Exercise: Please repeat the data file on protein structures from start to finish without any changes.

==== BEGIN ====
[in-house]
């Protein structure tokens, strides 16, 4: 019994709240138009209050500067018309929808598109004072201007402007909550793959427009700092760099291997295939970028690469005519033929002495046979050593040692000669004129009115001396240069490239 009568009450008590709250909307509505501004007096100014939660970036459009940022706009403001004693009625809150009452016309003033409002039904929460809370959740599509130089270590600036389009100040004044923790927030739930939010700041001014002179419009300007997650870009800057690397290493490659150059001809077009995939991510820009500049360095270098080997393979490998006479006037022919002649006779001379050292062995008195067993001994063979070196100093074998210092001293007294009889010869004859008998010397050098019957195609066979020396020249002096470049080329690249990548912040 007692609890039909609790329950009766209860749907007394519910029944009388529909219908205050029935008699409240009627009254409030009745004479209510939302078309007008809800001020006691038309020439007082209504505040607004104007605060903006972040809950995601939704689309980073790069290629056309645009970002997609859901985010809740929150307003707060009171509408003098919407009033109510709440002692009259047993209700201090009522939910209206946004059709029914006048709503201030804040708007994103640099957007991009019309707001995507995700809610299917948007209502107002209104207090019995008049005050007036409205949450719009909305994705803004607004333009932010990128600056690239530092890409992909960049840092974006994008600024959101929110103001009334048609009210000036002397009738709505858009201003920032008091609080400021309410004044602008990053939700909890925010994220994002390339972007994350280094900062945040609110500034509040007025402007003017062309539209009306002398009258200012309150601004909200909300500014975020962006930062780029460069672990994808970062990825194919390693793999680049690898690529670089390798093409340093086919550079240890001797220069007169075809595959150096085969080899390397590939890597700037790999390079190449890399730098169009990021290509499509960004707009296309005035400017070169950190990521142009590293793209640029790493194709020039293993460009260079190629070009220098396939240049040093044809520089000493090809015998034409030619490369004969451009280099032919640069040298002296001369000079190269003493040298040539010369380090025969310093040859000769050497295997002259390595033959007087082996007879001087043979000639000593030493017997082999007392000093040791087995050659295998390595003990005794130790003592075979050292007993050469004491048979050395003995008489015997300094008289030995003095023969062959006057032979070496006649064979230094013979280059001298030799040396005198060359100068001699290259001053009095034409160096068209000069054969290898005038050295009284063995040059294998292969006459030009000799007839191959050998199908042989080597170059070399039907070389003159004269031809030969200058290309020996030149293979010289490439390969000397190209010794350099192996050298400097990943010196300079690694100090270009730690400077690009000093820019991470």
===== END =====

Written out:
[in-house]
């Protein structure tokens, strides 16, 4: 019994709240138009209050500067018309929808598109004072201007402007909550793959427009700092760099291997295939970028690469005519033929002495046979050593040692000669004129009115001396240069490239 009568009450008590709250909307509505501004007096100014939660970036459009940022706009403001004693009625809150009452016309003033409002039904929460809370959740599509130089270590600036389009100040004044923790927030739930939010700041001014002179419009300007997650870009800057690397290493490659150059001809077009995939991510820009500049360095270098080997393979490998006479006037022919002649006779001379050292062995008195067993001994063979070196100093074998210092001293007294009889010869004859008998010397050098019957195609066979020396020249002096470049080329690249990548912040 007692609890039909609790329950009766209860749907007394519910029944009388529909219908205050029935008699409240009627009254409030009745004479209510939302078309007008809800001020006691038309020439007082209504505040607004104007605060903006972040809950995601939704689309980073790069290629056309645009970002997609859901985010809740929150307003707060009171509408003098919407009033109510709440002692009259047993209700201090009522939910209206946004059709029914006048709503201030804040708007994103640099957007991009019309707001995507995700809610299917948007209502107002209104207090019995008049005050007036409205949450719009909305994705803004607004333009932010990128600056690239530092890409992909960049840092974006994008600024959101929110103001009334048609009210000036002397009738709505858009201003920032008091609080400021309410004044602008990053939700909890925010994220994002390339972007994350280094900062945040609110500034509040007025402007003017062309539209009306002398009258200012309150601004909200909300500014975020962006930062780029460069672990994808970062990825194919390693793999680049690898690529670089390798093409340093086919550079240890001797220069007169075809595959150096085969080899390397590939890597700037790999390079190449890399730098169009990021290509499509960004707009296309005035400017070169950190990521142009590293793209640029790493194709020039293993460009260079190629070009220098396939240049040093044809520089000493090809015998034409030619490369004969451009280099032919640069040298002296001369000079190269003493040298040539010369380090025969310093040859000769050497295997002259390595033959007087082996007879001087043979000639000593030493017997082999007392000093040791087995050659295998390595003990005794130790003592075979050292007993050469004491048979050395003995008489015997300094008289030995003095023969062959006057032979070496006649064979230094013979280059001298030799040396005198060359100068001699290259001053009095034409160096068209000069054969290898005038050295009284063995040059294998292969006459030009000799007839191959050998199908042989080597170059070399039907070389003159004269031809030969200058290309020996030149293979010289490439390969000397190209010794350099192996050298400097990943010196300079690694100090270009730690400077690009000093820019991470």